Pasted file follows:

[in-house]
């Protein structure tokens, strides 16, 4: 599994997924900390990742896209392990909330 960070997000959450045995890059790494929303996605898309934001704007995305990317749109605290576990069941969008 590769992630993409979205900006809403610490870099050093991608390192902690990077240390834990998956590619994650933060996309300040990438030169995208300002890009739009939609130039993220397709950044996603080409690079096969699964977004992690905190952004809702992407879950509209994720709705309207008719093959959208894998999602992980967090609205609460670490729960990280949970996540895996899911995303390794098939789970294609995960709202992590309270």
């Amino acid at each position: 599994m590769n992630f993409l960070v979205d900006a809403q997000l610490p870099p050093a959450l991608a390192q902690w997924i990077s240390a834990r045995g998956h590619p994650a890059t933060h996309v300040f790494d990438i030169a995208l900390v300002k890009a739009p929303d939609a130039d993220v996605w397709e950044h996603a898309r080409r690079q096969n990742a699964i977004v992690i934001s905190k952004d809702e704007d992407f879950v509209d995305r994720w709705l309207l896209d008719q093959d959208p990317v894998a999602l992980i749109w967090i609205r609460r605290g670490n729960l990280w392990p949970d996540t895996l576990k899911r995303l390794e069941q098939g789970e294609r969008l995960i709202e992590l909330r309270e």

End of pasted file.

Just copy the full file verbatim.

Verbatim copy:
[in-house]
């Protein structure tokens, strides 16, 4: 599994997924900390990742896209392990909330 960070997000959450045995890059790494929303996605898309934001704007995305990317749109605290576990069941969008 590769992630993409979205900006809403610490870099050093991608390192902690990077240390834990998956590619994650933060996309300040990438030169995208300002890009739009939609130039993220397709950044996603080409690079096969699964977004992690905190952004809702992407879950509209994720709705309207008719093959959208894998999602992980967090609205609460670490729960990280949970996540895996899911995303390794098939789970294609995960709202992590309270």
């Amino acid at each position: 599994m590769n992630f993409l960070v979205d900006a809403q997000l610490p870099p050093a959450l991608a390192q902690w997924i990077s240390a834990r045995g998956h590619p994650a890059t933060h996309v300040f790494d990438i030169a995208l900390v300002k890009a739009p929303d939609a130039d993220v996605w397709e950044h996603a898309r080409r690079q096969n990742a699964i977004v992690i934001s905190k952004d809702e704007d992407f879950v509209d995305r994720w709705l309207l896209d008719q093959d959208p990317v894998a999602l992980i749109w967090i609205r609460r605290g670490n729960l990280w392990p949970d996540t895996l576990k899911r995303l390794e069941q098939g789970e294609r969008l995960i709202e992590l909330r309270e």